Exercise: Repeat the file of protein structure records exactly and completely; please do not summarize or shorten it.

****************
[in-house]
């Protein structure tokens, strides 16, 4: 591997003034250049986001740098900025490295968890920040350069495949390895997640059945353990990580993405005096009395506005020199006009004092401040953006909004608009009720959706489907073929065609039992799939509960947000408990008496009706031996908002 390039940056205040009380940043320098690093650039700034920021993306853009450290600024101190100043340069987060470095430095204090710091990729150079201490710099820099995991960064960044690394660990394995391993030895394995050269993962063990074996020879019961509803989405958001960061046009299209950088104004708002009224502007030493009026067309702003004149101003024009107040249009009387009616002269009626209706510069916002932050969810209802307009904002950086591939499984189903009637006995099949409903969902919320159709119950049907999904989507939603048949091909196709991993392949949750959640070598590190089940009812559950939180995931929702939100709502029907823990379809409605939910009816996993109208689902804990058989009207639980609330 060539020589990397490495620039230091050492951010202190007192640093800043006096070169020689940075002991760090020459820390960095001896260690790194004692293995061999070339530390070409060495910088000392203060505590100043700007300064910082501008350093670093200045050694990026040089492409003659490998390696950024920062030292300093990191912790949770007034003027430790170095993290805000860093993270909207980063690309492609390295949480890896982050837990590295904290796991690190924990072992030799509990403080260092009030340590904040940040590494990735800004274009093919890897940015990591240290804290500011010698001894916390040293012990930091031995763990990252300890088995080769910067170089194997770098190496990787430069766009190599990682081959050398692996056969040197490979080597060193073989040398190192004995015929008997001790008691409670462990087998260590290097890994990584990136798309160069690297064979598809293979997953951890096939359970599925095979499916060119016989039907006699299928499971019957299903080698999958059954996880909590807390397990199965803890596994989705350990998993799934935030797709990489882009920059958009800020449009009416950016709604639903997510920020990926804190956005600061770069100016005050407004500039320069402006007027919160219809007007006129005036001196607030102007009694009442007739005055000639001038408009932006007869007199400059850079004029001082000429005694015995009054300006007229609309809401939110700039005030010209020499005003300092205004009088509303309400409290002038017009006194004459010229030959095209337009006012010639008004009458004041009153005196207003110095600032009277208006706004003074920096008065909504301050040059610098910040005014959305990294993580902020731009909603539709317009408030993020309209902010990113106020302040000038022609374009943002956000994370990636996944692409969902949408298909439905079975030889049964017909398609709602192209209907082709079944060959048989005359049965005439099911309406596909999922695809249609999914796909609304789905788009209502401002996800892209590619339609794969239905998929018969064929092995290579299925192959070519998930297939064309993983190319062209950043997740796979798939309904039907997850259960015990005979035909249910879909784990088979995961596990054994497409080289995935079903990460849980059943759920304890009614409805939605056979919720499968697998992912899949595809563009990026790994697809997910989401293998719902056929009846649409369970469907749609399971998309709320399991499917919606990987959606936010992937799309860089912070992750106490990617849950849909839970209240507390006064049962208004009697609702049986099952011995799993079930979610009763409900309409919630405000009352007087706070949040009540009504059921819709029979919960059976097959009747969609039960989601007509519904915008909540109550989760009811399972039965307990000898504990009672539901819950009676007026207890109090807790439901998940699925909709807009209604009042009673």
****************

[in-house]
């Protein structure tokens, strides 16, 4: 591997003034250049986001740098900025490295968890920040350069495949390895997640059945353990990580993405005096009395506005020199006009004092401040953006909004608009009720959706489907073929065609039992799939509960947000408990008496009706031996908002 390039940056205040009380940043320098690093650039700034920021993306853009450290600024101190100043340069987060470095430095204090710091990729150079201490710099820099995991960064960044690394660990394995391993030895394995050269993962063990074996020879019961509803989405958001960061046009299209950088104004708002009224502007030493009026067309702003004149101003024009107040249009009387009616002269009626209706510069916002932050969810209802307009904002950086591939499984189903009637006995099949409903969902919320159709119950049907999904989507939603048949091909196709991993392949949750959640070598590190089940009812559950939180995931929702939100709502029907823990379809409605939910009816996993109208689902804990058989009207639980609330 060539020589990397490495620039230091050492951010202190007192640093800043006096070169020689940075002991760090020459820390960095001896260690790194004692293995061999070339530390070409060495910088000392203060505590100043700007300064910082501008350093670093200045050694990026040089492409003659490998390696950024920062030292300093990191912790949770007034003027430790170095993290805000860093993270909207980063690309492609390295949480890896982050837990590295904290796991690190924990072992030799509990403080260092009030340590904040940040590494990735800004274009093919890897940015990591240290804290500011010698001894916390040293012990930091031995763990990252300890088995080769910067170089194997770098190496990787430069766009190599990682081959050398692996056969040197490979080597060193073989040398190192004995015929008997001790008691409670462990087998260590290097890994990584990136798309160069690297064979598809293979997953951890096939359970599925095979499916060119016989039907006699299928499971019957299903080698999958059954996880909590807390397990199965803890596994989705350990998993799934935030797709990489882009920059958009800020449009009416950016709604639903997510920020990926804190956005600061770069100016005050407004500039320069402006007027919160219809007007006129005036001196607030102007009694009442007739005055000639001038408009932006007869007199400059850079004029001082000429005694015995009054300006007229609309809401939110700039005030010209020499005003300092205004009088509303309400409290002038017009006194004459010229030959095209337009006012010639008004009458004041009153005196207003110095600032009277208006706004003074920096008065909504301050040059610098910040005014959305990294993580902020731009909603539709317009408030993020309209902010990113106020302040000038022609374009943002956000994370990636996944692409969902949408298909439905079975030889049964017909398609709602192209209907082709079944060959048989005359049965005439099911309406596909999922695809249609999914796909609304789905788009209502401002996800892209590619339609794969239905998929018969064929092995290579299925192959070519998930297939064309993983190319062209950043997740796979798939309904039907997850259960015990005979035909249910879909784990088979995961596990054994497409080289995935079903990460849980059943759920304890009614409805939605056979919720499968697998992912899949595809563009990026790994697809997910989401293998719902056929009846649409369970469907749609399971998309709320399991499917919606990987959606936010992937799309860089912070992750106490990617849950849909839970209240507390006064049962208004009697609702049986099952011995799993079930979610009763409900309409919630405000009352007087706070949040009540009504059921819709029979919960059976097959009747969609039960989601007509519904915008909540109550989760009811399972039965307990000898504990009672539901819950009676007026207890109090807790439901998940699925909709807009209604009042009673």